Take the 2-minute tour ×
Stack Overflow is a question and answer site for professional and enthusiast programmers. It's 100% free, no registration required.

I'm writing a program in C on windows that needs to run as many threads as available cores. But I dont know how to get the number of cores. Any ideas?

share|improve this question
As often is the case, "How to get number of cores in WINDOWS/using Windows API" is a better title than "How to get number of cores in C". It depends on the available APIs (and platform), not the programming language. –  Andreas Rejbrand Apr 12 '10 at 0:36
exact duplicate : uni processor or multi processor –  Vijay Apr 12 '10 at 7:04
For portable info, also see: Programmatically find the number of cores on a machine. –  Lumi Jul 10 '11 at 11:39
@adcdefg That's for unix not win32. –  Motes Apr 27 '13 at 2:09

3 Answers 3

You can call the GetSystemInfo WinAPI function; it returns a SYSTEM_INFO struct, which has the number of processors (which is the number of cores on a system with multiple core CPUs).

share|improve this answer
What about systems with multiple multi-core CPUs? I'm pretty sure Windows drills down to that detail somewhere, although I don't know if it matters here. –  Matt Olenik Apr 12 '10 at 7:03

You can read NUMBER_OF_PROCESSORS environment variable.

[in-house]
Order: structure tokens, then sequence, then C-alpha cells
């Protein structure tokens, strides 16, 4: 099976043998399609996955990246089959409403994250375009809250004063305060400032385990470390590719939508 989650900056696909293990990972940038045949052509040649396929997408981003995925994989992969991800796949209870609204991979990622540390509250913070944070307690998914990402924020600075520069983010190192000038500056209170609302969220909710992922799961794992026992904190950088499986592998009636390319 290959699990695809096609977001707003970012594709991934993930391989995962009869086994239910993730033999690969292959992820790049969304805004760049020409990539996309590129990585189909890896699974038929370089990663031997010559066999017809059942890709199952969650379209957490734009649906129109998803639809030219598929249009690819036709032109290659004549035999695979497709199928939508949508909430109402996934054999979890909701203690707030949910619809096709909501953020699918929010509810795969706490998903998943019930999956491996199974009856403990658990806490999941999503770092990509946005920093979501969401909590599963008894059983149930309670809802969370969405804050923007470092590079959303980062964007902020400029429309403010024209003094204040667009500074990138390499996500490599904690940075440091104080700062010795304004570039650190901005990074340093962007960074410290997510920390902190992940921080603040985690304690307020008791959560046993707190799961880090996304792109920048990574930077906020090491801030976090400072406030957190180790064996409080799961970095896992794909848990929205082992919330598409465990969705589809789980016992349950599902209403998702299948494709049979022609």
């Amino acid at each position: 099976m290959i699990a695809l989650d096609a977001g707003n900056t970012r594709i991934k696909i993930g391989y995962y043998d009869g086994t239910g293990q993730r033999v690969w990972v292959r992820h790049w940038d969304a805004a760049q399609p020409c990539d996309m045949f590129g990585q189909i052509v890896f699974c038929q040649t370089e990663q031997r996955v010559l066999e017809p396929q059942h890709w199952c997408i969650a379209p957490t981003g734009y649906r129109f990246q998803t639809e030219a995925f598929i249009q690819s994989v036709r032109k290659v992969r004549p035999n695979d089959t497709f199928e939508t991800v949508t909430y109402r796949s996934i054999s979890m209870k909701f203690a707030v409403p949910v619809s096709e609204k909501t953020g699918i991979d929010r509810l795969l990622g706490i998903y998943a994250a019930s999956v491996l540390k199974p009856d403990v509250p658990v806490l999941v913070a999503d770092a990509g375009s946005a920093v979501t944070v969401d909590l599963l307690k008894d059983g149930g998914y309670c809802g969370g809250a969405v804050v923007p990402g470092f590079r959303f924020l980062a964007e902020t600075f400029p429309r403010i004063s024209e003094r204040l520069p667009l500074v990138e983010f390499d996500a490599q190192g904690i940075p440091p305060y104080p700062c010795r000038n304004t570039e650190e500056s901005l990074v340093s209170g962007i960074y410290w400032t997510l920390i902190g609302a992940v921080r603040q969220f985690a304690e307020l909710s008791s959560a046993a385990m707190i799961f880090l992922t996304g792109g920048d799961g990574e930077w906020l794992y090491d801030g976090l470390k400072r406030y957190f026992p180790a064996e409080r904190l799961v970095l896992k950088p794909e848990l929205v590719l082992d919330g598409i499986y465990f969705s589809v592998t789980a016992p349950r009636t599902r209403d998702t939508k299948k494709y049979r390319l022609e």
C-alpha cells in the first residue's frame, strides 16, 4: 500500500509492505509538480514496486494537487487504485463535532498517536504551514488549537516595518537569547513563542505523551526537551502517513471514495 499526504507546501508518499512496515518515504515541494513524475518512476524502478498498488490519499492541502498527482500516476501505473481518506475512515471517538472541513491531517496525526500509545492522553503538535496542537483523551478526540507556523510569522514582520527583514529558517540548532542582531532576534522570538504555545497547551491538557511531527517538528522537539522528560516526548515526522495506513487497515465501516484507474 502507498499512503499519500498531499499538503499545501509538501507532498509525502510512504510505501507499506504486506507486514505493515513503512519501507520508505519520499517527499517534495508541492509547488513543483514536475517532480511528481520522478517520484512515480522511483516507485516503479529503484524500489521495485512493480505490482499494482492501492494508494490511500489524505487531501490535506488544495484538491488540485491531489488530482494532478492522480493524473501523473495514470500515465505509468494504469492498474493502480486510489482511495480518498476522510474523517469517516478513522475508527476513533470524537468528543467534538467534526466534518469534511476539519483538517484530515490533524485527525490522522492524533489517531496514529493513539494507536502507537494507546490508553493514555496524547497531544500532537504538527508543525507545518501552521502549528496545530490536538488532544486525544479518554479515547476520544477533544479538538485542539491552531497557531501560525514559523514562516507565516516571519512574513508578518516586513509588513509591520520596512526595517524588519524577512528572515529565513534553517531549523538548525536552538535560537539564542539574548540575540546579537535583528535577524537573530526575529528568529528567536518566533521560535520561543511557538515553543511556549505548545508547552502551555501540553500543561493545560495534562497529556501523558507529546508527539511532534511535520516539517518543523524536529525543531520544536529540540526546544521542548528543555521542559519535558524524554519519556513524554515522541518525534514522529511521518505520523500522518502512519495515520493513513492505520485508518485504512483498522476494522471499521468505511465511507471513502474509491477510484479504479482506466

share|improve this answer
It's generally better to call an API function rather than rely on a secondary environment variable (which could be changed by something else before running your program). –  Greg Hewgill Apr 12 '10 at 0:51
Depending on the purpose of the question this might be the better answer. If you want to find out how the number of cores to decide how many threads to start then this environment variable should be considered because a parent on a quad core could start to processes and pass both of them a value of 2 instead of 4. I think in 90% of all cases this is exactly what is wanted (well unless the developers realise that only full system OS utilisation aware thread pools controlled by the OS should be used, maybe in 5 to 10 years. Programmers are retarded). –  Lothar Dec 14 '12 at 19:45

Even though the question deals with .NET and yours with C, the basic responses should help:


share|improve this answer

Your Answer


By posting your answer, you agree to the privacy policy and terms of service.

Not the answer you're looking for? Browse other questions tagged or ask your own question.